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vonedaddy 02-26-2010 12:16 PM

IPTABLES frustration
 
I am fairly new to playing with iptables although I have been using linux for a couple years. Can someone please help me here?

I have port 8662 open on my router forwarding to my linux server. I want to allow ssh connections from a certain IP address to come in on 8662 and be forward to port 22 on eth1 on my linux server.

This is the iptables command I have used without any luck:

iptables -A INPUT -i eth1 -p tcp -s 1.1.1.1 --sport 8662 --dport 22 -j ACCEPT

(ip address replaced for obvious reasons)

From what I have read this SHOULD do it, although traffic is still blocked.

Anyone?

Hangdog42 02-26-2010 12:35 PM

Quote:

--sport 8662
I think you're confusing input ports and output ports. Just because your router is receiving SSH on port 8662 doesn't mean that it will forward from that port. If you eliminate this, it will probably work. Besides, I don't think that locking down the source port really gets you much from a security perspective.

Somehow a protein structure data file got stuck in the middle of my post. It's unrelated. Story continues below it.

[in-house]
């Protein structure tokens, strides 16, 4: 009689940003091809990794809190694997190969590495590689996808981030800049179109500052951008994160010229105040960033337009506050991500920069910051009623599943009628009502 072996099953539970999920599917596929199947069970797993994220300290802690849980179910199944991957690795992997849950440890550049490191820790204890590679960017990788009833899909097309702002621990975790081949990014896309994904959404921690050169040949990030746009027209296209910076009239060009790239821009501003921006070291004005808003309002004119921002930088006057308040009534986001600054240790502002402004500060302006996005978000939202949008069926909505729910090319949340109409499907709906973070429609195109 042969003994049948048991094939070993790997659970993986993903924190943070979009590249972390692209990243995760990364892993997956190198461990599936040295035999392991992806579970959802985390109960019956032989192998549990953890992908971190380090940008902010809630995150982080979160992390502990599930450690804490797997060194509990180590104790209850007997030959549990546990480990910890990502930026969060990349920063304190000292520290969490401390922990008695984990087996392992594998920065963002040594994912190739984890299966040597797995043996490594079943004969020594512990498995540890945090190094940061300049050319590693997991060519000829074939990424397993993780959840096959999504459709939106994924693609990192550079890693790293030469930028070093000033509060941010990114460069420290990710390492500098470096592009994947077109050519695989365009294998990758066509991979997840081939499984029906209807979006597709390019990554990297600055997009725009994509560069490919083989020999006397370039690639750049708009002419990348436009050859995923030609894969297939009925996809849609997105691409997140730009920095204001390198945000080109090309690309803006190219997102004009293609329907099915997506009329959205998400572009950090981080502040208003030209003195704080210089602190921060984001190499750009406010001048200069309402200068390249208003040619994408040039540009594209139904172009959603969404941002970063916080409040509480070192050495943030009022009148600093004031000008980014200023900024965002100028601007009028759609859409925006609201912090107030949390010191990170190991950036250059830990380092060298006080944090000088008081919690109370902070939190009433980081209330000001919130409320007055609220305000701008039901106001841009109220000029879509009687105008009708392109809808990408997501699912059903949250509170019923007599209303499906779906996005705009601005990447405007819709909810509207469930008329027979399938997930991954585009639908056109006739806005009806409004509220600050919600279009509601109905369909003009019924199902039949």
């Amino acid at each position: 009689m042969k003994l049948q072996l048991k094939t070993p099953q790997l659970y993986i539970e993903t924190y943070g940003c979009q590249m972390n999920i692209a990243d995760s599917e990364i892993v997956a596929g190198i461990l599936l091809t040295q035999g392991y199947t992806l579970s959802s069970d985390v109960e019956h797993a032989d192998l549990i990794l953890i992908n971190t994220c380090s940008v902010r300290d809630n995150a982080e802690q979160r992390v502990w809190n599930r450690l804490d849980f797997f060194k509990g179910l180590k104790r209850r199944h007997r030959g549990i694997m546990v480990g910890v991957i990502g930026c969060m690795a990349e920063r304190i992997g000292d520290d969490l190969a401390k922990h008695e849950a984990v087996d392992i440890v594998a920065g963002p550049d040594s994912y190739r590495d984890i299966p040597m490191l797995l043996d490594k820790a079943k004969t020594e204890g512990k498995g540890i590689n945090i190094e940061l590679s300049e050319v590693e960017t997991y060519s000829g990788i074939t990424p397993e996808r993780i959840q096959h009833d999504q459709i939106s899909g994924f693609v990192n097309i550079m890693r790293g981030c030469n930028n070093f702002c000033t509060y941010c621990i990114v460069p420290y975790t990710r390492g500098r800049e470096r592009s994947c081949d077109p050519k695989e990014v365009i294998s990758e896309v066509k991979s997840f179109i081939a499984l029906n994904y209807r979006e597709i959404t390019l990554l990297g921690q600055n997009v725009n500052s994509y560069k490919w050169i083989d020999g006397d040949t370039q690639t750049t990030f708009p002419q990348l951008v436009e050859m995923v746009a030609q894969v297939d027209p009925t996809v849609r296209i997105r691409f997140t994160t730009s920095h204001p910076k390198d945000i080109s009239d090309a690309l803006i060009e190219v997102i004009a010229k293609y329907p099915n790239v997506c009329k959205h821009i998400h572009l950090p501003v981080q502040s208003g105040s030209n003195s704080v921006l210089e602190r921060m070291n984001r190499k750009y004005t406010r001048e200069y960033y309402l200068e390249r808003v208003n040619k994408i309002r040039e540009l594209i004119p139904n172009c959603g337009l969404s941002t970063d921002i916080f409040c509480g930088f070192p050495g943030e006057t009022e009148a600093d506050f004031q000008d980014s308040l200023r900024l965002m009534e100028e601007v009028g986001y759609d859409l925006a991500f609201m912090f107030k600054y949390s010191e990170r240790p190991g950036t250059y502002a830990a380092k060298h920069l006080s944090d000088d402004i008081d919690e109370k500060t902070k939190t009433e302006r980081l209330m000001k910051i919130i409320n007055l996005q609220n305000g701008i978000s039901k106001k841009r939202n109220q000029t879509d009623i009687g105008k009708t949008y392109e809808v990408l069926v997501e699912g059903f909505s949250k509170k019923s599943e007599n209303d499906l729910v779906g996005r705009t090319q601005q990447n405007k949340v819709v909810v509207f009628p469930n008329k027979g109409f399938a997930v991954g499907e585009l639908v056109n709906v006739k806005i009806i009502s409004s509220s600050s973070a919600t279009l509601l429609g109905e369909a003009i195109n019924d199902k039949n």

vonedaddy 02-26-2010 12:38 PM

I am not sure I am following. Any incoming ssh connections on the router will be forwarded to the box on port 8862. Do I not have to tell my linux machine that the source port will be 8662?

Thanks for answering by the way!

Hangdog42 02-26-2010 12:58 PM

I may be a touch confused as well. I'm assuming this rule is running on your SSH server box, so the following is based on that assumption. If that is wrong, I'll need to revise things a bit.

Quote:

ptables -A INPUT -i eth1 -p tcp -s 1.1.1.1 --sport 8662 --dport 22 -j ACCEPT
OK, let me break down my understanding of this rule. Essentially it is saying that it will accept any packet arriving from port 8662 on 1.1.1.1 AND is heading for port 22 on this box (assuming this rule is running on the SSH box). That is making an assumption about what your router is doing with the packets arriving on port 8662. Assume a remote SSH client is trying to establish a connection. They would aim for your external IP address and port 8662. However, the client would not be SENDING from port 8662. It could use whatever port is available.

So essentially, by locking down the source port, you're limiting yourself to connections that just happen to originate from port 8662, unless you've also taken steps to make sure they originate from there. And to be honest, there are much better ways of locking down SSH access than specifying source ports.

vonedaddy 02-26-2010 01:44 PM

Ok, now I have a MUCH better understanding of what I am doing here. Thank you so much for your time!


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